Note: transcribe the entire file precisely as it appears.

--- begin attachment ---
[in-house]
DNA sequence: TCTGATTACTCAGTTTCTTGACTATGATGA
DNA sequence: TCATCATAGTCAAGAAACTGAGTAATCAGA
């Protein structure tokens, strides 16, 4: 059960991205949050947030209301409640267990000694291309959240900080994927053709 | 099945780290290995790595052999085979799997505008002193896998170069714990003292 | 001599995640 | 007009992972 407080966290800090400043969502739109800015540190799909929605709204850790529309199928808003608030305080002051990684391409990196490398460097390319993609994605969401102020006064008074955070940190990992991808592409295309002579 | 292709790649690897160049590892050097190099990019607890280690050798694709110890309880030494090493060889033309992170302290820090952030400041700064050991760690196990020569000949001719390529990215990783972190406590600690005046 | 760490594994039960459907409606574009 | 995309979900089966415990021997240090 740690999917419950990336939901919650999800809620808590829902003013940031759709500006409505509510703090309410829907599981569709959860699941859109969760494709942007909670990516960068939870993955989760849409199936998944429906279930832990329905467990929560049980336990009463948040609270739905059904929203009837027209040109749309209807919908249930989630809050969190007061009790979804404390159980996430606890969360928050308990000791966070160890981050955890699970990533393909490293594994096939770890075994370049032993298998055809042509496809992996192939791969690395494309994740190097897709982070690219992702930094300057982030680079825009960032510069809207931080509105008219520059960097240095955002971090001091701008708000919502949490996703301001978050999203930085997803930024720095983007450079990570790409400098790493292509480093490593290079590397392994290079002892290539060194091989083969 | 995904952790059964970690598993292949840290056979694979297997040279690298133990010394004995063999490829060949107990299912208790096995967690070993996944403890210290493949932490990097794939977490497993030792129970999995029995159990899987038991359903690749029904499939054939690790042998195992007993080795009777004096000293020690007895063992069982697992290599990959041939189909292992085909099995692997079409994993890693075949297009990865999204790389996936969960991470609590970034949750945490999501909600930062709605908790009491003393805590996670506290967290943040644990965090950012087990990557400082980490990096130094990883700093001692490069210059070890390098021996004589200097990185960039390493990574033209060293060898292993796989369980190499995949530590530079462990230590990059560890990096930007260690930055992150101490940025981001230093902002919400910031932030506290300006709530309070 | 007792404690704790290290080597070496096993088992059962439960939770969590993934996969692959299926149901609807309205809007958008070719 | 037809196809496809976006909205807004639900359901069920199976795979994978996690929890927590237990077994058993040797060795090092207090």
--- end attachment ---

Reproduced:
[in-house]
DNA sequence: TCTGATTACTCAGTTTCTTGACTATGATGA
DNA sequence: TCATCATAGTCAAGAAACTGAGTAATCAGA
């Protein structure tokens, strides 16, 4: 059960991205949050947030209301409640267990000694291309959240900080994927053709 | 099945780290290995790595052999085979799997505008002193896998170069714990003292 | 001599995640 | 007009992972 407080966290800090400043969502739109800015540190799909929605709204850790529309199928808003608030305080002051990684391409990196490398460097390319993609994605969401102020006064008074955070940190990992991808592409295309002579 | 292709790649690897160049590892050097190099990019607890280690050798694709110890309880030494090493060889033309992170302290820090952030400041700064050991760690196990020569000949001719390529990215990783972190406590600690005046 | 760490594994039960459907409606574009 | 995309979900089966415990021997240090 740690999917419950990336939901919650999800809620808590829902003013940031759709500006409505509510703090309410829907599981569709959860699941859109969760494709942007909670990516960068939870993955989760849409199936998944429906279930832990329905467990929560049980336990009463948040609270739905059904929203009837027209040109749309209807919908249930989630809050969190007061009790979804404390159980996430606890969360928050308990000791966070160890981050955890699970990533393909490293594994096939770890075994370049032993298998055809042509496809992996192939791969690395494309994740190097897709982070690219992702930094300057982030680079825009960032510069809207931080509105008219520059960097240095955002971090001091701008708000919502949490996703301001978050999203930085997803930024720095983007450079990570790409400098790493292509480093490593290079590397392994290079002892290539060194091989083969 | 995904952790059964970690598993292949840290056979694979297997040279690298133990010394004995063999490829060949107990299912208790096995967690070993996944403890210290493949932490990097794939977490497993030792129970999995029995159990899987038991359903690749029904499939054939690790042998195992007993080795009777004096000293020690007895063992069982697992290599990959041939189909292992085909099995692997079409994993890693075949297009990865999204790389996936969960991470609590970034949750945490999501909600930062709605908790009491003393805590996670506290967290943040644990965090950012087990990557400082980490990096130094990883700093001692490069210059070890390098021996004589200097990185960039390493990574033209060293060898292993796989369980190499995949530590530079462990230590990059560890990096930007260690930055992150101490940025981001230093902002919400910031932030506290300006709530309070 | 007792404690704790290290080597070496096993088992059962439960939770969590993934996969692959299926149901609807309205809007958008070719 | 037809196809496809976006909205807004639900359901069920199976795979994978996690929890927590237990077994058993040797060795090092207090």